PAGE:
Mary Malloy's story on how my education got me where I am as a teacher today:
Well, meeting Carolyn "Cutler" (Osborne!) in the last millenium for one thing!! She is an inspiration even these many years later. But also when I graduated with a PhD in Second Language Acquisition, my German teacher mentor-friend chided me saying, "Well, maybe now you want to go be a Frau Professor Doktor bigshot somewhere, but being a foreign language teacher in US-America has been the best working life I could possibly imagine." So in 2000 I came to Champaign, Illinois, Unit #4 Schools and have been a German teacher ever since. I have a cluttered room, frequently inoperable technical devices, five classes a day, 4 different preps, 150 students, monthly club activities. At night I lie on the couch exhausted before going to bed early and getting up at 5:00. But I agree with my mentor -- it's a great life. I have been National Board Certified twice thanks to fantastic videos with my students here. The best thing I do is to frequently barge into the room and yell: "Stuehle weg!" meaning get the chairs out of the way for a Bewegungsspiel of song and movement to which the students always scream in happy anticipation. I am not a noble person, but I really truly believe that daily teaching US-Americans foreign language words is the best peace work anyone could possibly do. I am also certified in Spanish and French and I am working on an Advanced Certificate in Second Language Teaching Practices from the National Language Resource Center in Minneapolis. (You've got one in Columbus for East Asian Languages). Language learning and teaching is my life.

Capital University Alumni! To help current students, let's share stories, ideas, and anything that you would like to share from your experiences after graduation. I'll start it.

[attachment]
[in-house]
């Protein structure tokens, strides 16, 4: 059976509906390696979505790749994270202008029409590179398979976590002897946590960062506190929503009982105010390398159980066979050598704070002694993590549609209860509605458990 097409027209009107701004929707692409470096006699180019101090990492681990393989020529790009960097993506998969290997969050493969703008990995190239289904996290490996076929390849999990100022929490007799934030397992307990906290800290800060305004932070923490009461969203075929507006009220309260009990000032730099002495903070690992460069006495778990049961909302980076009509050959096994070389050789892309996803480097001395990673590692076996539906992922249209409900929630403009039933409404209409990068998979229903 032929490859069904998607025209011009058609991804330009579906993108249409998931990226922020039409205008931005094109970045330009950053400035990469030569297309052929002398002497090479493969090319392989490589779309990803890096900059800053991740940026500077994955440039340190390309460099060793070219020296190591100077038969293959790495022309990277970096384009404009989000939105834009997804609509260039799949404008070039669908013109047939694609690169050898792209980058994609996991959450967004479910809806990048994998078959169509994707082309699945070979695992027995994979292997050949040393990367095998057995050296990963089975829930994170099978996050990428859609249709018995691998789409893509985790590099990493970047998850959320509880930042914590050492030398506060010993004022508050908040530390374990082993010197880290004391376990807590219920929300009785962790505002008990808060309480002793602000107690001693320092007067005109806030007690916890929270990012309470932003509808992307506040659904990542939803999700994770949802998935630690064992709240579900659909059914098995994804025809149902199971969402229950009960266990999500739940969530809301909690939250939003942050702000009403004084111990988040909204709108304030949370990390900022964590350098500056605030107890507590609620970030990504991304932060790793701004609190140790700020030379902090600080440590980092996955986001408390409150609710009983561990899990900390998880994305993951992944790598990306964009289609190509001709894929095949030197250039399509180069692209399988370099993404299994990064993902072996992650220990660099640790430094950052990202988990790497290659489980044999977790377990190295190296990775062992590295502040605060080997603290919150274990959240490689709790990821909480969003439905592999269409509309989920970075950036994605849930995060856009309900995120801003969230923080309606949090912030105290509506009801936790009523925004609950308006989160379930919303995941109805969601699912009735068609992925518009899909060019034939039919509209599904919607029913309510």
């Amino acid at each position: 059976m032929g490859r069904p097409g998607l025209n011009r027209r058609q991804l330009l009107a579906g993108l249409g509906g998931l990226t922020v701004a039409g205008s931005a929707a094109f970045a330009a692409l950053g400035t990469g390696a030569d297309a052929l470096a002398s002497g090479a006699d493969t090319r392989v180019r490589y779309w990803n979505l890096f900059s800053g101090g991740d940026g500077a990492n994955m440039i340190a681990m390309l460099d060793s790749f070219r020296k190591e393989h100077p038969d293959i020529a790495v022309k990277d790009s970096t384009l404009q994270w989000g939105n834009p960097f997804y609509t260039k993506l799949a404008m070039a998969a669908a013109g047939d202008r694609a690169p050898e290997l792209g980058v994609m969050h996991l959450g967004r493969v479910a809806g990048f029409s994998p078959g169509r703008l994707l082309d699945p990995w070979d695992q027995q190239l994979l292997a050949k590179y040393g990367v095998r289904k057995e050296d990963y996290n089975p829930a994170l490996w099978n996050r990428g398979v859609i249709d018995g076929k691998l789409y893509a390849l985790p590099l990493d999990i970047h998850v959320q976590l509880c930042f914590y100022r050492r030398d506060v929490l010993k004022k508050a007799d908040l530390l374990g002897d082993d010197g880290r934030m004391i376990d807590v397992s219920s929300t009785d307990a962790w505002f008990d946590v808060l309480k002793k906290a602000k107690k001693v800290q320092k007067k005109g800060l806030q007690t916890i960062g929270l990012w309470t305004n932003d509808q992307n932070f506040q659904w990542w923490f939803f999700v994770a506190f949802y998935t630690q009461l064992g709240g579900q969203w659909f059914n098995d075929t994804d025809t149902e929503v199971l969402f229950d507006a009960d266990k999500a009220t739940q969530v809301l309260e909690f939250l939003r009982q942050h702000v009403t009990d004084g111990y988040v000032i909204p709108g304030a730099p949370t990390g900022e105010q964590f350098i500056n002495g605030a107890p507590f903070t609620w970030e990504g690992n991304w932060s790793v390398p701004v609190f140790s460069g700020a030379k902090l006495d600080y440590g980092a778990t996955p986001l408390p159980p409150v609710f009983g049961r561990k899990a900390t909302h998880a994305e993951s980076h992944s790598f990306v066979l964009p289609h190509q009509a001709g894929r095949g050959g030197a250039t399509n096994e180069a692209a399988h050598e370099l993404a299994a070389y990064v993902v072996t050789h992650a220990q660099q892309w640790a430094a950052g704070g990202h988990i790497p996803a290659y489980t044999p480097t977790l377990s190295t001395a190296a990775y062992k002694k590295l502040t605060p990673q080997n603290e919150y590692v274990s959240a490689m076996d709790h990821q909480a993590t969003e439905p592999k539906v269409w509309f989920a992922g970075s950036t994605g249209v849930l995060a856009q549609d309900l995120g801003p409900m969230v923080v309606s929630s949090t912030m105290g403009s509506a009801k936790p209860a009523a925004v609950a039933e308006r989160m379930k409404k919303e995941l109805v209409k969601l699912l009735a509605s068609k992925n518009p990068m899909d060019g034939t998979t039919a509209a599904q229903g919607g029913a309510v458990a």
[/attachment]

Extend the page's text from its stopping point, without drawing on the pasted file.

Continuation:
When I graduated from Capital in 2010 with my degree in Early Childhood Education and Special Education, I started working in the Game Presentation department for the Cleveland Cavaliers. At the time, the Cavaliers were looking to expand their entertainment teams, and because of relationships I had formed through summer jobs that I held, I was lucky enough to be hired by the Cavs. I handle everything involving the mascots; from scheduling appearances, writing skits for mascots to perform at games, to creating school shows for our dancers and hosts to present at schools. The Cavs didn't have anyone working in their marketing department with a background in education, and while they were trying to make a bigger impact in the local schools, they saw my experience as extremely valuable to them.

I can credit my educational background to helping me be successful with my job now. When I write skits, I write them like lesson plans. I determine my objective (entertain fans), decide what props or materials the skit will need, and then step by step, write out the skit. We use skits more than once, so after it is performed, I go back and review it and determine what I could have done different to make it better. I don't know if I would think this way about it if I didn't have a teaching background.

The other skill that teachers learn that is beneficial to almost any job anywhere is the communication skills we develop. We are very good at learning something, and then being able to teach others. I have learned that human resource jobs fit education majors well. They plan events for new employees and deal with everyone in the company. When I was in school, I thought the only job available to people with an education degree was a job teaching. I was very wrong.

Hopefully we can get more alumni to share stories and experiences, and I look forward to reading what people share. Thanks!

Mick Rowan, Class of 2010